Kaikoura Mayor Jim Abernethy says his district's roads are likely to be the first to fall into disrepair under the
Government's plans to have the country's roads run by commercial companies.
"When the Government unleashes its experimental new commercial roading system upon an unsuspecting public next year,
for many of us it's going to be the last straw", said Mr Abernethy.
"Back country roads are the lifeline of rural New Zealand. When the Government hands them over to its profit-making
corporations, it will be effectively sealing the fate of rural roads and the communities that depend on them."
"My district has 198km of sealed and unsealed roads, worth $39 million. All of them, including bridges and culverts,
have been paid for by Kaikoura residents over generations."
"But because of our small population, our roads will be so far down the priority lists for maintenance, we are likely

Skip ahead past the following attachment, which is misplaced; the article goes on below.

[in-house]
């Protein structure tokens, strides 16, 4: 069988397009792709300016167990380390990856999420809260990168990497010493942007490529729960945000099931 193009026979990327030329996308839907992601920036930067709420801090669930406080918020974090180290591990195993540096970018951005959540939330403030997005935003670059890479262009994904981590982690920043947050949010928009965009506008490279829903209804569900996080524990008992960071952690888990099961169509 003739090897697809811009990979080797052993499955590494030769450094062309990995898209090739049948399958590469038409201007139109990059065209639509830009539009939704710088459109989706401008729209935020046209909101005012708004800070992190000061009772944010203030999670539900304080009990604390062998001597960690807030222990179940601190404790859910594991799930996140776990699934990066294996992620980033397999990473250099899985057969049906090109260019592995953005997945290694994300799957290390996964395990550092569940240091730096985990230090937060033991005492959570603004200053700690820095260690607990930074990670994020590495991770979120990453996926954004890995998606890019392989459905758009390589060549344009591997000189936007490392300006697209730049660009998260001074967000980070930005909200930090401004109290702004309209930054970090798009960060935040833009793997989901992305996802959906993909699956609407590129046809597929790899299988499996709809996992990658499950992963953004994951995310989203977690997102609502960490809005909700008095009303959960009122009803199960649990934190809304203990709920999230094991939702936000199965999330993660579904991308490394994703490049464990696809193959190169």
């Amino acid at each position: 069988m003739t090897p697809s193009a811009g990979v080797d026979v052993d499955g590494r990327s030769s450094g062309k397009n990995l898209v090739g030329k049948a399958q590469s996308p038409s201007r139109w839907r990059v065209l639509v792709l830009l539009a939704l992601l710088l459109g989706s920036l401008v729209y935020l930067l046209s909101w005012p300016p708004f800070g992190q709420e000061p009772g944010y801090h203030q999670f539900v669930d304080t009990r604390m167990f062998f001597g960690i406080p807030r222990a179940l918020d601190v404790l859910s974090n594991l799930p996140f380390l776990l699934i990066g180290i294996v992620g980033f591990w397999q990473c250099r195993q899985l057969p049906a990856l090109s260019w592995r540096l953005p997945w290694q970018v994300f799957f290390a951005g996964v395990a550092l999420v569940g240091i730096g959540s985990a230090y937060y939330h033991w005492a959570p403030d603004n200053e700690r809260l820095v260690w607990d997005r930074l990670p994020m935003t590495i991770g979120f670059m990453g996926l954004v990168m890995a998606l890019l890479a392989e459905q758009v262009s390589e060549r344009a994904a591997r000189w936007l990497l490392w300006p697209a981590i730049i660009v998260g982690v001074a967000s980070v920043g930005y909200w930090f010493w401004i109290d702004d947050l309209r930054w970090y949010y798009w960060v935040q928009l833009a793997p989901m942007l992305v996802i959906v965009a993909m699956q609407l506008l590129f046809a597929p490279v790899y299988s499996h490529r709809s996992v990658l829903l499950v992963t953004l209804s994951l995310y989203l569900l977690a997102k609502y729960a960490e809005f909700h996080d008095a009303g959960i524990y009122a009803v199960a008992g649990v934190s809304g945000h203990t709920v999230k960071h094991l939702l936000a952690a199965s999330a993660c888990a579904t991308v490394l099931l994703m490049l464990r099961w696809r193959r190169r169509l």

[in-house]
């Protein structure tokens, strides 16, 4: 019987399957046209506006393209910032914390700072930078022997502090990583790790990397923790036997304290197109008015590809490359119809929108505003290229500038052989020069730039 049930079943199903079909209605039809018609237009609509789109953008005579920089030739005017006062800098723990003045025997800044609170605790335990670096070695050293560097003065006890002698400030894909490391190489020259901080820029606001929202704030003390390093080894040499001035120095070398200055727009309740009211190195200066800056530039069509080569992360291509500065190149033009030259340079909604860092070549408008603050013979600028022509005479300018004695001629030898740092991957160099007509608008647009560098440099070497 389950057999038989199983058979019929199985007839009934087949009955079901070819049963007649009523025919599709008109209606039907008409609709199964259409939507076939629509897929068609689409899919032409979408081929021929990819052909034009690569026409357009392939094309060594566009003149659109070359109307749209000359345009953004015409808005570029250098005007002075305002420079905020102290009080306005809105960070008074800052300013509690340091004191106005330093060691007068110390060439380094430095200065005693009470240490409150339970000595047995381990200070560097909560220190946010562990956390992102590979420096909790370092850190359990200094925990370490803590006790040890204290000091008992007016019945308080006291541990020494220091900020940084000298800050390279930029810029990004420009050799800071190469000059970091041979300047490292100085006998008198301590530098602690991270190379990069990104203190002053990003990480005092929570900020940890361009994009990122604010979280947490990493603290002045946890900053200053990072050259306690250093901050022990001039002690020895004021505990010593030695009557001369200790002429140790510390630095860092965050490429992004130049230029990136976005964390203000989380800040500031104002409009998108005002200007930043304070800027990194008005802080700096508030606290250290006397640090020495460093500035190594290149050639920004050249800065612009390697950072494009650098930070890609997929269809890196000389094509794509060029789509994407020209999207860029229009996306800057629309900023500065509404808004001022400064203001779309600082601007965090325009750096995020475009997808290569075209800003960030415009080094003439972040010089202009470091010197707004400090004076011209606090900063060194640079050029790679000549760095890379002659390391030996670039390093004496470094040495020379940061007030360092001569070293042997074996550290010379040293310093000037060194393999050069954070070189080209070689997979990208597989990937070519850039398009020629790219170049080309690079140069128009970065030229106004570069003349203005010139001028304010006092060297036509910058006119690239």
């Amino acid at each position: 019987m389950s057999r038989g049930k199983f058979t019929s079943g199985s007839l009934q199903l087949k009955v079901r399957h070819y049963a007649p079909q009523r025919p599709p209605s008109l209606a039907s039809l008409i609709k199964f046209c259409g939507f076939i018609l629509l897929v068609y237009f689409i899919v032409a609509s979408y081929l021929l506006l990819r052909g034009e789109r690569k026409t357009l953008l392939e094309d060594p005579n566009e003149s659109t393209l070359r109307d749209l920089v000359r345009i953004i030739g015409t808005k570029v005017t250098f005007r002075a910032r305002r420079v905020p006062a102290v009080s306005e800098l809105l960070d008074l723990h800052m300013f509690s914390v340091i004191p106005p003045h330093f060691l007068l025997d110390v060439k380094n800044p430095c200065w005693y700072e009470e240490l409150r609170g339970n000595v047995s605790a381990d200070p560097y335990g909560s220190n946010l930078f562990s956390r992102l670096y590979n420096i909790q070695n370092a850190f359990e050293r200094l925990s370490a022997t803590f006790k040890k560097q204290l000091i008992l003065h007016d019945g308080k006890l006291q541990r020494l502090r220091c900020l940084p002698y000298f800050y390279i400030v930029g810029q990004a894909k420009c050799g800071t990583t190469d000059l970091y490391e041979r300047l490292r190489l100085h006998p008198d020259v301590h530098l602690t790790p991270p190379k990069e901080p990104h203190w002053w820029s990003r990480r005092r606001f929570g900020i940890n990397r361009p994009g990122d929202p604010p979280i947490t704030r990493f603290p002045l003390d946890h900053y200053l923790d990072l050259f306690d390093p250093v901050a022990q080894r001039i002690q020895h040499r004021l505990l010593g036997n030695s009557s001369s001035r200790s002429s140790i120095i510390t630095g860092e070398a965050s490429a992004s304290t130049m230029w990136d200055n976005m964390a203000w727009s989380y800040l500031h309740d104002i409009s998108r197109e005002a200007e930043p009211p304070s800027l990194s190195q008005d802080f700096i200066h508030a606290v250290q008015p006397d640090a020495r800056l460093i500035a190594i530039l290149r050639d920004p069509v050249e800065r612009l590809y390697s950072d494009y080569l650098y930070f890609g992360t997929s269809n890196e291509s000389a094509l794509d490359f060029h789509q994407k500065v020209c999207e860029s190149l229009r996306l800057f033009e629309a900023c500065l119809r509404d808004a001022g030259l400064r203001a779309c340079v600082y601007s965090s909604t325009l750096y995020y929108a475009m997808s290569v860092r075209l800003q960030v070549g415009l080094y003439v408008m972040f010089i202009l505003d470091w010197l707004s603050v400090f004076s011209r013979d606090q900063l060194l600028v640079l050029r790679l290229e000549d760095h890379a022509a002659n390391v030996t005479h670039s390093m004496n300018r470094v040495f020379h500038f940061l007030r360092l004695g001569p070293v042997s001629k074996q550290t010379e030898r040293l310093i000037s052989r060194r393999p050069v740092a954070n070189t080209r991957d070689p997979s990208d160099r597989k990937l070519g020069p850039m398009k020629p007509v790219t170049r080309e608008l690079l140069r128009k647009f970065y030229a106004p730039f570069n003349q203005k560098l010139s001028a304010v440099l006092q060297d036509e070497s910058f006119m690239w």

to witness the gradual break-up of our local roading network", said Mr Abernethy.
"The more we learn about these plans to just hand over our community's roads to huge commercial monopolies, the more
you have to ask yourself - just whose side are these people on?"
"What really scares me, is that the Minister of Transport recently called his roading plans the biggest set of reforms
the country would ever consider. And now we are entering a general election with hardly a peep from his Party about
them", said Mr Abernethy wryly.
The Government's roading plans, released late last year, proposes establishing four to eight commercial companies to
run the nation's roads.
The Minister of Transport, Maurice Williamson, said last week that despite reaching widespread consensus on the broad
principles of the proposals, consultation was continuing.
"We in Kaikoura are happy to have existing funding issues addressed, but our residents expect our roads to be
maintained to at least our current standards", said Mr Abernethy.